Charter Yacht Domicil
I can’t lean any farther forward, or my nose will knock into the glass. I’m lying on my belly, propped up on my elbows, trying to twist my neck and look up through 193 feet of water, wondering where the sunlight started to dim. I’d sit up for a better view, but my head would bang against the ceiling. The inside of this manned submersible is small, like a car interior shoved into a tube. Looking forward is my only option, and ahead, all I see is a path that goes down, ever deeper and darker.
The depth meter now reads 240 feet. I run my palm along the starboard interior wall of the $3 million submersible, which is cold and wet with condensation from the water temperature outside. At the surface here in Curaçao, the water is like a bathtub, but now it’s about 65 degrees Fahrenheit and cooling with every foot that we move farther away from the sun. My T-shirt and socks seem wholly insufficient as protection, and yet I am comfortable inside the pressurized cabin. I hear no whirring, no nothing from the twin banks of 12-volt batteries. Even the system pumping oxygen from the bottles outside is mute.
“That’s the big drop-off,” the pilot says, nosing the submersible toward a sandy slope. Beyond the outcropping is nothingness, a deep charcoal-green color that looks as if the Caribbean-blue water was poisoned. The fish are long gone, like the coral, living at a higher altitude. An occasional sponge is the only indication that life has a chance in this place.
We inch over the drop-off and then descend, like a helicopter delving into the Grand Canyon. At 350 feet down, I can make out shadows of light on a rocky slope. At 400 feet the sand gets smoother, with little current to disturb it. At 466 feet, I swear I can see the curve of the earth. Our lights are of little use for anything but dead ahead, like a car’s high beams in a blizzard.
As we descend past 500 feet, the world looks foreign — barren streaks of sand and so little light that I wonder if this is what Neil Armstrong saw on the moon. I know that this submersible has completed nearly 1,000 cycles (descent and ascent) since it launched in 2010, but in this hole of darkness so far within the water, I feel like mine are the first human eyes to see.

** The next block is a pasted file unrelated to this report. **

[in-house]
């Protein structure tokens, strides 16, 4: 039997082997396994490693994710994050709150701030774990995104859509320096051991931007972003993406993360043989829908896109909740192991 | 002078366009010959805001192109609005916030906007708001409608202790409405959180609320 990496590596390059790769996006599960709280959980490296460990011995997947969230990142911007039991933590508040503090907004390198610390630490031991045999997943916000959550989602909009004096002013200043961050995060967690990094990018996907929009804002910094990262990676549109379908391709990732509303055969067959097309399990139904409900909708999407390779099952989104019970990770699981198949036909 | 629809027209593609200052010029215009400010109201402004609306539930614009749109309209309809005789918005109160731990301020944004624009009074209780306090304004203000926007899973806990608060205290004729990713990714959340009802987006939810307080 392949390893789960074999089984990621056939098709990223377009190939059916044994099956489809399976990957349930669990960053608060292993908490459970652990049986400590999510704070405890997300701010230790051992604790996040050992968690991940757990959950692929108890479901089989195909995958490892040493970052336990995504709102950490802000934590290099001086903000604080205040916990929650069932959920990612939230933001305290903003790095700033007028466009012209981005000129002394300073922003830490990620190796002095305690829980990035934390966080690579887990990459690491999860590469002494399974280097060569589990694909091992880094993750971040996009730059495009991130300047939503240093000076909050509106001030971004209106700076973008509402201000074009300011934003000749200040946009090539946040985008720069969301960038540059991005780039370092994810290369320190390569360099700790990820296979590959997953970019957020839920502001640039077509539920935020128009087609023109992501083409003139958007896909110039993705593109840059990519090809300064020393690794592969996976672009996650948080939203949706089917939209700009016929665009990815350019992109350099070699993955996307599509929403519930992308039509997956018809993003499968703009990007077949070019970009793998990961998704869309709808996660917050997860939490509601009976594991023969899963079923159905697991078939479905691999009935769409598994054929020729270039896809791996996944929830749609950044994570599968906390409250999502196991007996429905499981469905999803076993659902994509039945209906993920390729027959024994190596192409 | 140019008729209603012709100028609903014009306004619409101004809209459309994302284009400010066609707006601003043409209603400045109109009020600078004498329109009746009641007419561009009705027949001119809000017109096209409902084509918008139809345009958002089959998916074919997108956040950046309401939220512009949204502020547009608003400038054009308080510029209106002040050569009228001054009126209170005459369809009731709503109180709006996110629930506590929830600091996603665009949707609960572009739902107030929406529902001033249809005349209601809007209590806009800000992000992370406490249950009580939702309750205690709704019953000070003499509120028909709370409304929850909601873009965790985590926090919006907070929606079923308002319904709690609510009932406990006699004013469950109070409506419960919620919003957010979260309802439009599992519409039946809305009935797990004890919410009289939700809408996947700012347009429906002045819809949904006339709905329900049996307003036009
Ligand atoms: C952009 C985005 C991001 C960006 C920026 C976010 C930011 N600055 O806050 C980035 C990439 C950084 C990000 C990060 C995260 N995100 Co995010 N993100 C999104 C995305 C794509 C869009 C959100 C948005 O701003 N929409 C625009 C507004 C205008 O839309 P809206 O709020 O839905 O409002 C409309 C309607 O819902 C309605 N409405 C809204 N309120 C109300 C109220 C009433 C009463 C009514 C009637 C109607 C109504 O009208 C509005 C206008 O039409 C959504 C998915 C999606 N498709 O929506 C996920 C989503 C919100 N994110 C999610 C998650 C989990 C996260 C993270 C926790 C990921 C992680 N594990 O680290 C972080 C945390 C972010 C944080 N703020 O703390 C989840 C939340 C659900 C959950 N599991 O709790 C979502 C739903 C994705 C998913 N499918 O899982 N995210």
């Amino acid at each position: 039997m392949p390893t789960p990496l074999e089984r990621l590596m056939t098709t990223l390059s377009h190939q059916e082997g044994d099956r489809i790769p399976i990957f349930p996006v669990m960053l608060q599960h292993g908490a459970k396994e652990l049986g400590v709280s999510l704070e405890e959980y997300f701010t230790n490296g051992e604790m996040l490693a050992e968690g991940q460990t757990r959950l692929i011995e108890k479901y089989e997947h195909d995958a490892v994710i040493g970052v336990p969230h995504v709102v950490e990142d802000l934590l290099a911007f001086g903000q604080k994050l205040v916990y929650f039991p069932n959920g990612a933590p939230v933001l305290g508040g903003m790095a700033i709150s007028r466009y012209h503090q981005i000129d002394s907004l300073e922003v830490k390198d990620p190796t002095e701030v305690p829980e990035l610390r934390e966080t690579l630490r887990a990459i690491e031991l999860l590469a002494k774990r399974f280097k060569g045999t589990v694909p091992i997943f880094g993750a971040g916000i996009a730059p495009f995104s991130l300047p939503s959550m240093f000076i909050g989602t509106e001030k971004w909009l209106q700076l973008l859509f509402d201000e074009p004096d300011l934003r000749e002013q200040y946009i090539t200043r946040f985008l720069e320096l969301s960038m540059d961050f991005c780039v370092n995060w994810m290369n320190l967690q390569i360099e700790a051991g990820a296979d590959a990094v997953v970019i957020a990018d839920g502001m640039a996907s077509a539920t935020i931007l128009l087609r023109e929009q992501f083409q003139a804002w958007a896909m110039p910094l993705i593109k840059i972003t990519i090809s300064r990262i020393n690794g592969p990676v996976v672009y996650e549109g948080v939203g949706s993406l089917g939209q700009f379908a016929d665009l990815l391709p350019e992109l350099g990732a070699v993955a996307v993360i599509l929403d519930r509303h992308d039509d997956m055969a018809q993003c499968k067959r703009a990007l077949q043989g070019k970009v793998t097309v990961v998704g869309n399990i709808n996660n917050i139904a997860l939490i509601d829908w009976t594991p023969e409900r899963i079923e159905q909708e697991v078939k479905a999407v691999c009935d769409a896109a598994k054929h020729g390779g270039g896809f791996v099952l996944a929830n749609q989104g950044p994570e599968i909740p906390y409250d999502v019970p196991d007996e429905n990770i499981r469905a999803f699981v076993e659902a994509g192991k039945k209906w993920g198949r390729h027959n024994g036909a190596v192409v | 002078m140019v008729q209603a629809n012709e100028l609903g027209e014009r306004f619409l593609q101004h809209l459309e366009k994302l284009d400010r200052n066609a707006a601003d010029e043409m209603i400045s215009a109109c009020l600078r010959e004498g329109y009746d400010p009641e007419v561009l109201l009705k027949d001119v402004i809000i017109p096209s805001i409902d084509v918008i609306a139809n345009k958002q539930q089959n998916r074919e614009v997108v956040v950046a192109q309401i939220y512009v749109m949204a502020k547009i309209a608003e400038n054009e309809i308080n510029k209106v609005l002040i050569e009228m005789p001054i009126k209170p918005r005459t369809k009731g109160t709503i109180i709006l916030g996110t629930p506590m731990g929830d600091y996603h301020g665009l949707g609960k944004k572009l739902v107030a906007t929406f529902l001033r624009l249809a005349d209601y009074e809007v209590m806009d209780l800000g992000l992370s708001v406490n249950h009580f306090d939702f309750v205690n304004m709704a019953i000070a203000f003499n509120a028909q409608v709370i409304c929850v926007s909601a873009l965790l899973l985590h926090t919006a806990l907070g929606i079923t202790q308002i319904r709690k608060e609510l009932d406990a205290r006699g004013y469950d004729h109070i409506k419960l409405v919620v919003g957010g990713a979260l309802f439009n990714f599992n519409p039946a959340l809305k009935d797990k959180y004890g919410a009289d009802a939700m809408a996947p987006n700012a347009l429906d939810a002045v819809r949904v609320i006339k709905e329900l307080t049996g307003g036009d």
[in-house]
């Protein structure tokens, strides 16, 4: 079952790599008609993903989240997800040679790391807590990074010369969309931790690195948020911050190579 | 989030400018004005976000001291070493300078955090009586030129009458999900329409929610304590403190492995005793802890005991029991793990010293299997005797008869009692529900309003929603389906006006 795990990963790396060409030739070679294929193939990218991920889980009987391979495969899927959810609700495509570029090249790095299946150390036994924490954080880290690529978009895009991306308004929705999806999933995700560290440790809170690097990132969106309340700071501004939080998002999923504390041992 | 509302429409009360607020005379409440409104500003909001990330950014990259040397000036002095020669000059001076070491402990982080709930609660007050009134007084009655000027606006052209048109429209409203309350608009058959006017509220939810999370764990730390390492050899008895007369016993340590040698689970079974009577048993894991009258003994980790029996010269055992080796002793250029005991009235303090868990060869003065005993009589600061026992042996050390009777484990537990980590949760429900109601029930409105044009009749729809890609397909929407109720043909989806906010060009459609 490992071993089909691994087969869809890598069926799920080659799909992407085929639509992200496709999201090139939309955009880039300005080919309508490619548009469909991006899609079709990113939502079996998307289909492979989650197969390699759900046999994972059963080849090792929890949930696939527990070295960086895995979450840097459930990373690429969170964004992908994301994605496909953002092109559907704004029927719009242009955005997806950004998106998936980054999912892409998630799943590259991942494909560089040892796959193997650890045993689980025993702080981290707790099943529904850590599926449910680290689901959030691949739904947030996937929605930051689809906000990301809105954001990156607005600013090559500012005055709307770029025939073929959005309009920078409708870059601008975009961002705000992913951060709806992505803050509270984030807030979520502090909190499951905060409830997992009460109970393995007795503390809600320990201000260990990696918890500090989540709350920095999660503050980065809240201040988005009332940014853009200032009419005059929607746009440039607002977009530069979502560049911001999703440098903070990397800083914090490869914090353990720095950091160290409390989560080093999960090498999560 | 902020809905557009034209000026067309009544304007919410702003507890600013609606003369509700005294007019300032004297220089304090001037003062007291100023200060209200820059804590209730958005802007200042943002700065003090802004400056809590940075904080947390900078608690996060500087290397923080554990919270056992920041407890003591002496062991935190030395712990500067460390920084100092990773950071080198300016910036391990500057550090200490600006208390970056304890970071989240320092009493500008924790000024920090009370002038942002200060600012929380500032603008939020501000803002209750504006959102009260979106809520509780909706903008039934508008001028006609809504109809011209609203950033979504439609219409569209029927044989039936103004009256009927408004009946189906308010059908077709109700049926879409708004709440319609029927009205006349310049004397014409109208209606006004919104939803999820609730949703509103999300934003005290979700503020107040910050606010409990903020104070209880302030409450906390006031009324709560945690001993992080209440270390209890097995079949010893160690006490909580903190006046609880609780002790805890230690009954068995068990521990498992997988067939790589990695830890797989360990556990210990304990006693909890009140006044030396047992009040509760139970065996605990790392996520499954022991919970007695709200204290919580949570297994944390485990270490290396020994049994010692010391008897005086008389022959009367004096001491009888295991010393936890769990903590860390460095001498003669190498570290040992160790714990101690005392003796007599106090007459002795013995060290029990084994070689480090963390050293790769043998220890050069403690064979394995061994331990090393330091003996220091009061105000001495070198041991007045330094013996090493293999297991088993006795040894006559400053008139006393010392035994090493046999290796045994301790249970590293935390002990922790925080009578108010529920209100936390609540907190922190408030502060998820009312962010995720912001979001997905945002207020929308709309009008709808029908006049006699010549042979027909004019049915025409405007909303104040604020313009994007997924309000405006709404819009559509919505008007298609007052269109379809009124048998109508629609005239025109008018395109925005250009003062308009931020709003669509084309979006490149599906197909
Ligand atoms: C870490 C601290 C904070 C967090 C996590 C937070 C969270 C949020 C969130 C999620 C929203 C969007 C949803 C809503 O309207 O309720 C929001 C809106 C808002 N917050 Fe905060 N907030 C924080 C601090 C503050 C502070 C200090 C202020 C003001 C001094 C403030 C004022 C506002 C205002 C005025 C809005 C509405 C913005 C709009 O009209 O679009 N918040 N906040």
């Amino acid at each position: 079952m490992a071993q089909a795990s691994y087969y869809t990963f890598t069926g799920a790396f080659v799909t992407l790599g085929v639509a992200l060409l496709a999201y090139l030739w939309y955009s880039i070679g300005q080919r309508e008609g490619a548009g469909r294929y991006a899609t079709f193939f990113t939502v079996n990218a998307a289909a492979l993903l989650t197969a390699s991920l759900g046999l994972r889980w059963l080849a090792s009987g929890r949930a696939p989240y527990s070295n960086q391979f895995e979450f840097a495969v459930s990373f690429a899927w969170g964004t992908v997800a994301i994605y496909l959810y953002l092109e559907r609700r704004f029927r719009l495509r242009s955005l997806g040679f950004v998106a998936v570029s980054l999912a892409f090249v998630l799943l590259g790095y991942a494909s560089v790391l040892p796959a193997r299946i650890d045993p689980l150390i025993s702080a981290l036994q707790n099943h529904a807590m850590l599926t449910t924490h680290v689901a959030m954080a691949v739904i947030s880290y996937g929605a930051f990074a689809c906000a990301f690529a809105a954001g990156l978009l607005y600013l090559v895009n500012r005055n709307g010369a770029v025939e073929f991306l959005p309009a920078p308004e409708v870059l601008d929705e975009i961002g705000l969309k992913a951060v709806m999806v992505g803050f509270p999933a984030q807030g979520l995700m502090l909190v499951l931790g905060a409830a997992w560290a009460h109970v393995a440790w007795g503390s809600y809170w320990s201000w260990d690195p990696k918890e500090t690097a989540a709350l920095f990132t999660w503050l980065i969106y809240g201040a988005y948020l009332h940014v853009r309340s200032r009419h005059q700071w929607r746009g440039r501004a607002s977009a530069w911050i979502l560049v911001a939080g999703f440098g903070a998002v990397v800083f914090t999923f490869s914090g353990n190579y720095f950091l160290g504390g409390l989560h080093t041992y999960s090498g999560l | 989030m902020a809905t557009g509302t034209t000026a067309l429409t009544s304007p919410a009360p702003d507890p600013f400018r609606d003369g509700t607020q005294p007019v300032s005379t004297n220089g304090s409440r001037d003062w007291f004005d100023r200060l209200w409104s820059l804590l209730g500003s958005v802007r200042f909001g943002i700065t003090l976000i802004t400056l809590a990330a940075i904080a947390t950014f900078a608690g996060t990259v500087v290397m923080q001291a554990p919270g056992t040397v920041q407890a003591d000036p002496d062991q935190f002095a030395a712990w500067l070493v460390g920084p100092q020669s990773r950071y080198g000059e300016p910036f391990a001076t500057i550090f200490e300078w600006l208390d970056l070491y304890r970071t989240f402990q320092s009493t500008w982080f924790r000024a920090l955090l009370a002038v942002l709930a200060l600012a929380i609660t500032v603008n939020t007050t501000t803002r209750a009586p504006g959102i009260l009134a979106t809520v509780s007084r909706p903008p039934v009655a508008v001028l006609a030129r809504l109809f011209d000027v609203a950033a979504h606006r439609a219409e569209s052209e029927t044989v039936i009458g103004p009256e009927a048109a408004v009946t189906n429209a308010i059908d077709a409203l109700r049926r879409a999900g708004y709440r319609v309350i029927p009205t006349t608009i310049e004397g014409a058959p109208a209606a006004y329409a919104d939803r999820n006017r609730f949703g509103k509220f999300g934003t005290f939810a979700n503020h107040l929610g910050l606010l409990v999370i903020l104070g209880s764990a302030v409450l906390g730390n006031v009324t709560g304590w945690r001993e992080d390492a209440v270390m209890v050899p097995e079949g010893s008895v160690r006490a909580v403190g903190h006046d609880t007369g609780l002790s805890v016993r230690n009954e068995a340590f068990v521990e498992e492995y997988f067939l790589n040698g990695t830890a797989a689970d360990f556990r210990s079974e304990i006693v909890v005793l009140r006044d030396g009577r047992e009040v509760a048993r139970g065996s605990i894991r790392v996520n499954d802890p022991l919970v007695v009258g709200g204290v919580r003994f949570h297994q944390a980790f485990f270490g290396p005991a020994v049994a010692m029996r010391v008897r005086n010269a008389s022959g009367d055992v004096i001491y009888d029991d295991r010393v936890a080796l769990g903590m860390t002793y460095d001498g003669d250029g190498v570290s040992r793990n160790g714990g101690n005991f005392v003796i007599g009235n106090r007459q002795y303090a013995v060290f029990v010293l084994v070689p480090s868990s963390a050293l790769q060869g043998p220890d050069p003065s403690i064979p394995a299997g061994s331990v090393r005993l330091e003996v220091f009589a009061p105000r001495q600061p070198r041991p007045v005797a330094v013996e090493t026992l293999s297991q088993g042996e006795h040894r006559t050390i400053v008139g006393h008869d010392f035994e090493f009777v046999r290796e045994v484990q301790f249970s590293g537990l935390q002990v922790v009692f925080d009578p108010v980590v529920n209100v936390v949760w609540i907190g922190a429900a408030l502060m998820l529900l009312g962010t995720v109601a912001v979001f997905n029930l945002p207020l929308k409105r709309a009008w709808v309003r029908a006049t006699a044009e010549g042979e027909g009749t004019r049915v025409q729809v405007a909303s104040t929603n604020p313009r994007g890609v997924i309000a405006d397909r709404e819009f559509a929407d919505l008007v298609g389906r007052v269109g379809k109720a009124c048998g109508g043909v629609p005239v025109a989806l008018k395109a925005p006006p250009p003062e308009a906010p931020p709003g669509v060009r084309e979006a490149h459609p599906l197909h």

And there is something intoxicating about doing things that few people have ever done.
Back at the surface, the hatch opens with the hiss of a released seal, the hot Caribbean air floods inside and I climb out to see Hans Robben on the dock in the bright sunshine. The Dutch native is the owner-operator of the 85-foot sailing yacht Domicil, which is offering this submersible experience as a charter excursion through Substation Curaçao. The pairing couldn’t be more perfect, what with Domicil trying to become the first permanently based charter yacht on this island in the far southern Caribbean. Robben, an adventurer in his own right, is trying to do something with his yacht that no person has ever before done.
Curaçao is far off the well-beaten Caribbean course for charter yachts. The island is a good 525 nautical miles southwest of Antigua and more than 400 nautical miles west of Grenada. It’s a well-developed banking center with homes and resorts reminiscent of the affluent areas in the Cayman Islands, but until now, proper charter yachts have been catch-as-catch-can. There are marinas and anchorages here, but not many for bigger boats, and the wind always blows from east to west, making round-trip itineraries challenging unless you’re motoring all the way back along the calm waters of Curaçao’s southern coastline.